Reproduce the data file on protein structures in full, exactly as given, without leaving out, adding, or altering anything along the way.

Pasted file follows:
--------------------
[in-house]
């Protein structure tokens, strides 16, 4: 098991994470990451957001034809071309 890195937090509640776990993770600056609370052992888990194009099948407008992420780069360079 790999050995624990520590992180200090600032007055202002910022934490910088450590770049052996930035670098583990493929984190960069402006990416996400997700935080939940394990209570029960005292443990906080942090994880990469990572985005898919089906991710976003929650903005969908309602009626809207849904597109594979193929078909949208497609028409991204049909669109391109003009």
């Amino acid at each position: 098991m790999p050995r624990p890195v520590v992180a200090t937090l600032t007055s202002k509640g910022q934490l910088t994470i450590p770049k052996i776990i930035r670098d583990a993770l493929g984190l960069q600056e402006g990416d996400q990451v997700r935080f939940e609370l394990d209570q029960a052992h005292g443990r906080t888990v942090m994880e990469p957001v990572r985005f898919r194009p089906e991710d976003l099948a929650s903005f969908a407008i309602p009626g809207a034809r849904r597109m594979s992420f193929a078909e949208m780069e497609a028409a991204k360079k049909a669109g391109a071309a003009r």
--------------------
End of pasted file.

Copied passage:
[in-house]
């Protein structure tokens, strides 16, 4: 098991994470990451957001034809071309 890195937090509640776990993770600056609370052992888990194009099948407008992420780069360079 790999050995624990520590992180200090600032007055202002910022934490910088450590770049052996930035670098583990493929984190960069402006990416996400997700935080939940394990209570029960005292443990906080942090994880990469990572985005898919089906991710976003929650903005969908309602009626809207849904597109594979193929078909949208497609028409991204049909669109391109003009």
């Amino acid at each position: 098991m790999p050995r624990p890195v520590v992180a200090t937090l600032t007055s202002k509640g910022q934490l910088t994470i450590p770049k052996i776990i930035r670098d583990a993770l493929g984190l960069q600056e402006g990416d996400q990451v997700r935080f939940e609370l394990d209570q029960a052992h005292g443990r906080t888990v942090m994880e990469p957001v990572r985005f898919r194009p089906e991710d976003l099948a929650s903005f969908a407008i309602p009626g809207a034809r849904r597109m594979s992420f193929a078909e949208m780069e497609a028409a991204k360079k049909a669109g391109a071309a003009r």